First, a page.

The Prime Minister of the United Kingdom, Boris Johnson, reiterated this Tuesday (19) in the British Parliament his apologies for the holding of parties in Downing Street, the seat of the government, which violated the rules against Covid-19, which is why he was fined by the police.
“On 12 April I received a fine in connection with an event in Downing Street that took place on 19 June 2020. I paid the fine immediately and offered the British a full apology. I take this opportunity at the first available (parliamentary) session to reiterate my sincere apology to the House of Commons,” Johnson said.
The opposition leader, Labor Keir Starmer, insisted on the “resignation” of the prime minister, who also had to listen to criticism from the Conservatives themselves.
Although Johnson’s speech was supposedly intended to address the situation in Ukraine, the opposition bench received his words amid cries of “resignation” and the prime minister opened his speech by repeating the apologies he had already apologized on video last week, when the fine was released.
After admitting that he is aware of “the pain and anger” that the parties have caused among the population, Johnson said he never thought that his presence at a celebration for his birthday in one of the Downing Street salons could be violating the social distancing that he himself had. government had imposed.
“It did not occur to me then or later that a meeting in the Cabinet Room, shortly before a vital meeting on Covid-19 strategy, could amount to a breach of the rules,” he declared. “It was my mistake and I apologize for that, without reservation.”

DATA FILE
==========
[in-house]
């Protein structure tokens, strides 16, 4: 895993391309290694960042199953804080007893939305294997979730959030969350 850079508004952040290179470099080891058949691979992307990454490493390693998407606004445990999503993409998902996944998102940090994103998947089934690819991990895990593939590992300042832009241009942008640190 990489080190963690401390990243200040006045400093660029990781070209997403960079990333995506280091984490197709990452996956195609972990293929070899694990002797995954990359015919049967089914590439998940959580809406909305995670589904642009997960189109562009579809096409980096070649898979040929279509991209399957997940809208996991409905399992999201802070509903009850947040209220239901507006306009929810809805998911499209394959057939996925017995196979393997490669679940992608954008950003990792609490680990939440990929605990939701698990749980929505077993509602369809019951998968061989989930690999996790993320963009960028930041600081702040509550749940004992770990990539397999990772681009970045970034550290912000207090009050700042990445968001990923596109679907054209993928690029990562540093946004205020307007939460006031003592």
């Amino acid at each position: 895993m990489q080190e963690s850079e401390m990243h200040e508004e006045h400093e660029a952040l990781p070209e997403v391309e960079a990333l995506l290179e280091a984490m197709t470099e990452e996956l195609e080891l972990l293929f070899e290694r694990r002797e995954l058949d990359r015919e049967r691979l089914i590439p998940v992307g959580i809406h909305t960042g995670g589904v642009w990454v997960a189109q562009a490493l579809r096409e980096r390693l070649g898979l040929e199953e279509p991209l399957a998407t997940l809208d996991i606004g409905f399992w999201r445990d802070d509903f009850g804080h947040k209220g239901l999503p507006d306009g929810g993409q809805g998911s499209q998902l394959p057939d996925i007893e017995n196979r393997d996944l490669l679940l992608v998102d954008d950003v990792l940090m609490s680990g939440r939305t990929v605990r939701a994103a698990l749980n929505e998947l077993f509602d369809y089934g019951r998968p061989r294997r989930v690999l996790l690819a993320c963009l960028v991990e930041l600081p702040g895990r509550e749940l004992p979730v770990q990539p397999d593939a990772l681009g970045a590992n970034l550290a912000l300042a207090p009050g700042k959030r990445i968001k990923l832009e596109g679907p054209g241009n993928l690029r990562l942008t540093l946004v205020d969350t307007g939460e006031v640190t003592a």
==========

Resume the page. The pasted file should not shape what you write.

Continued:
At the time, due to restrictions in the face of the Covid-19 pandemic, the limit for social gatherings in the UK was for two people from different households, in an open place and keeping a distance of 2 meters.
Starmer considered the Prime Minister’s explanations “a joke”, which he accused of being “dishonest”, which is why he was reprimanded by the Speaker of the House of Commons.
For Labour, a “mea culpa” would never be enough to compensate those who were unable to say goodbye in person to their loved ones during the pandemic, and called on the Conservatives, who have a parliamentary majority, “to put the country and their consciences first. place and remove the prime minister from his post.”
One of the most prominent Conservative lawmakers, Mark Harper, has publicly announced that he has lost his trust in Johnson and that he has sent a letter asking the Tories to vote to remove the prime minister.
The London Metropolitan Police is investigating 12 events in which members of the British government allegedly flouted the lockdown, several of them involving Johnson.
If the prime minister is fined again, pressure on the Conservative party is likely to grow for a vote of no confidence that could remove the prime minister. In all, it takes 54 requests from lawmakers from Johnson’s party for this vote to take place.
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